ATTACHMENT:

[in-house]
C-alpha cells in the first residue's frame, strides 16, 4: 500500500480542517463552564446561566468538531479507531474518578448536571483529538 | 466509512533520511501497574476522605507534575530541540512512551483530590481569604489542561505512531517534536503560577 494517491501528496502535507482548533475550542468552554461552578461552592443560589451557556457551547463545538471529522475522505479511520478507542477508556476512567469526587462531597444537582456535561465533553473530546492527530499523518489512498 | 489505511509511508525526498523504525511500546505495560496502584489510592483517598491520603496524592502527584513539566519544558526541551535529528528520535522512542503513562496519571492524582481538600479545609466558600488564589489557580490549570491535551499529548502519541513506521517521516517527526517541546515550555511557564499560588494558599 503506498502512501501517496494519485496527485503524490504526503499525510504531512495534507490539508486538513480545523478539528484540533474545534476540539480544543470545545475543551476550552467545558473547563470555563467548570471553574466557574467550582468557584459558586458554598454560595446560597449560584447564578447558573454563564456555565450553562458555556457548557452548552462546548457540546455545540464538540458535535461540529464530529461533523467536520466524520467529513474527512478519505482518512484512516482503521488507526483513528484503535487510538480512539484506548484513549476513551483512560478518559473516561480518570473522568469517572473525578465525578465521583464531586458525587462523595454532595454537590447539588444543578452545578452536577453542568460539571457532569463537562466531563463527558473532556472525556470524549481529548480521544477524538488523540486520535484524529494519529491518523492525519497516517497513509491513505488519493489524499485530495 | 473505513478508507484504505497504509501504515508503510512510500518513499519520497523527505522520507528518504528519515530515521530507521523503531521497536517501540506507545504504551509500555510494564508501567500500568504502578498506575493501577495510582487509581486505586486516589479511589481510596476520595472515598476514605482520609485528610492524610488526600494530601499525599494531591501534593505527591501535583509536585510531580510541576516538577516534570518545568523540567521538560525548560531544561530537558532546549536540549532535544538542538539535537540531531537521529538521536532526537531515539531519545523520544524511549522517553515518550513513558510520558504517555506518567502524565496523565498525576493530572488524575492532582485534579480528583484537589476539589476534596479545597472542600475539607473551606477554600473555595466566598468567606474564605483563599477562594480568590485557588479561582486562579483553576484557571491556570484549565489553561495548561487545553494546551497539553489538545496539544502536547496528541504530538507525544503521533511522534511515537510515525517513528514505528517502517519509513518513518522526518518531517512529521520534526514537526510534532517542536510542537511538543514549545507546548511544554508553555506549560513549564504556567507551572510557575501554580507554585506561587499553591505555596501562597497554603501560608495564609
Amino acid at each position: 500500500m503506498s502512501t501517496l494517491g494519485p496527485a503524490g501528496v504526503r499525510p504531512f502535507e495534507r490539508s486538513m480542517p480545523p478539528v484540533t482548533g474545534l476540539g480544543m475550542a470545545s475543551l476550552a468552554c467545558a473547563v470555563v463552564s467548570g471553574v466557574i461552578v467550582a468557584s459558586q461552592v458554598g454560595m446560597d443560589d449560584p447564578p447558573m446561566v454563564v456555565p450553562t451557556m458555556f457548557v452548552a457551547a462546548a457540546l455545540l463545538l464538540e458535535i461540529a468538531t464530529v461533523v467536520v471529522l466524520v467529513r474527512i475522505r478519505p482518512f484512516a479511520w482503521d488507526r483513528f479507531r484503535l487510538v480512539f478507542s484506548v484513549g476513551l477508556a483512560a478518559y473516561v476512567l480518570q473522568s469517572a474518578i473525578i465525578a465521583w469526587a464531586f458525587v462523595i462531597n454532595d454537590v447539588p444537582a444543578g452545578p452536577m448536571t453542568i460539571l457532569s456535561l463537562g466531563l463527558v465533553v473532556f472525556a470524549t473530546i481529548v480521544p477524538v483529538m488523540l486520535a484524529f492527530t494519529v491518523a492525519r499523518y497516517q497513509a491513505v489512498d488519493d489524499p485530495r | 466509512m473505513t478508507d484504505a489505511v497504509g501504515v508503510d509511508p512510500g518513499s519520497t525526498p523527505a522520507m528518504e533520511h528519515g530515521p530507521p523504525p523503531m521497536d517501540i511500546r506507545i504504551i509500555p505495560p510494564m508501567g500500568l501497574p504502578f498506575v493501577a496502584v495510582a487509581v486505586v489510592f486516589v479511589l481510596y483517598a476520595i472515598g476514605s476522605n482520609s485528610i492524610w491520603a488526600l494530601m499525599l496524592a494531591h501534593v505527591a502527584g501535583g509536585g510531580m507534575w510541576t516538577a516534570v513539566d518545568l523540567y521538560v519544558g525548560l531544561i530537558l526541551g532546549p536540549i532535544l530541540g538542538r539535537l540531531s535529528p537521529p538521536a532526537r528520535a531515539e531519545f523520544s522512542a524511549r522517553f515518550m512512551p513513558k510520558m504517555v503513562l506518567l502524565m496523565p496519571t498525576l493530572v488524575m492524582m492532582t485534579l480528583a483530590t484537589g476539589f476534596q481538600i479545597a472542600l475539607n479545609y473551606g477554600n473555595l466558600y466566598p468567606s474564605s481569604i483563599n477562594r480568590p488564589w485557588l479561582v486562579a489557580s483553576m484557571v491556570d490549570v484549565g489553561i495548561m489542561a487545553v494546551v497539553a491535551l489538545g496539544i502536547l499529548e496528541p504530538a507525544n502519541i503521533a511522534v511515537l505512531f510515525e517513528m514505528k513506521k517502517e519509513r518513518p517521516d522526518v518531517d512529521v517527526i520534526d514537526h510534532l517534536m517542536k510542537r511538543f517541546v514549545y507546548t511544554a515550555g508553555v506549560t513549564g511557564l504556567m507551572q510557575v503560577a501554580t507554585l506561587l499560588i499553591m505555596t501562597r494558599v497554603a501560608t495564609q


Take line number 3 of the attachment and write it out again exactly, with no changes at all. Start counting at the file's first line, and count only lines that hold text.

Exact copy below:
Amino acid at each position: 500500500m503506498s502512501t501517496l494517491g494519485p496527485a503524490g501528496v504526503r499525510p504531512f502535507e495534507r490539508s486538513m480542517p480545523p478539528v484540533t482548533g474545534l476540539g480544543m475550542a470545545s475543551l476550552a468552554c467545558a473547563v470555563v463552564s467548570g471553574v466557574i461552578v467550582a468557584s459558586q461552592v458554598g454560595m446560597d443560589d449560584p447564578p447558573m446561566v454563564v456555565p450553562t451557556m458555556f457548557v452548552a457551547a462546548a457540546l455545540l463545538l464538540e458535535i461540529a468538531t464530529v461533523v467536520v471529522l466524520v467529513r474527512i475522505r478519505p482518512f484512516a479511520w482503521d488507526r483513528f479507531r484503535l487510538v480512539f478507542s484506548v484513549g476513551l477508556a483512560a478518559y473516561v476512567l480518570q473522568s469517572a474518578i473525578i465525578a465521583w469526587a464531586f458525587v462523595i462531597n454532595d454537590v447539588p444537582a444543578g452545578p452536577m448536571t453542568i460539571l457532569s456535561l463537562g466531563l463527558v465533553v473532556f472525556a470524549t473530546i481529548v480521544p477524538v483529538m488523540l486520535a484524529f492527530t494519529v491518523a492525519r499523518y497516517q497513509a491513505v489512498d488519493d489524499p485530495r | 466509512m473505513t478508507d484504505a489505511v497504509g501504515v508503510d509511508p512510500g518513499s519520497t525526498p523527505a522520507m528518504e533520511h528519515g530515521p530507521p523504525p523503531m521497536d517501540i511500546r506507545i504504551i509500555p505495560p510494564m508501567g500500568l501497574p504502578f498506575v493501577a496502584v495510582a487509581v486505586v489510592f486516589v479511589l481510596y483517598a476520595i472515598g476514605s476522605n482520609s485528610i492524610w491520603a488526600l494530601m499525599l496524592a494531591h501534593v505527591a502527584g501535583g509536585g510531580m507534575w510541576t516538577a516534570v513539566d518545568l523540567y521538560v519544558g525548560l531544561i530537558l526541551g532546549p536540549i532535544l530541540g538542538r539535537l540531531s535529528p537521529p538521536a532526537r528520535a531515539e531519545f523520544s522512542a524511549r522517553f515518550m512512551p513513558k510520558m504517555v503513562l506518567l502524565m496523565p496519571t498525576l493530572v488524575m492524582m492532582t485534579l480528583a483530590t484537589g476539589f476534596q481538600i479545597a472542600l475539607n479545609y473551606g477554600n473555595l466558600y466566598p468567606s474564605s481569604i483563599n477562594r480568590p488564589w485557588l479561582v486562579a489557580s483553576m484557571v491556570d490549570v484549565g489553561i495548561m489542561a487545553v494546551v497539553a491535551l489538545g496539544i502536547l499529548e496528541p504530538a507525544n502519541i503521533a511522534v511515537l505512531f510515525e517513528m514505528k513506521k517502517e519509513r518513518p517521516d522526518v518531517d512529521v517527526i520534526d514537526h510534532l517534536m517542536k510542537r511538543f517541546v514549545y507546548t511544554a515550555g508553555v506549560t513549564g511557564l504556567m507551572q510557575v503560577a501554580t507554585l506561587l499560588i499553591m505555596t501562597r494558599v497554603a501560608t495564609q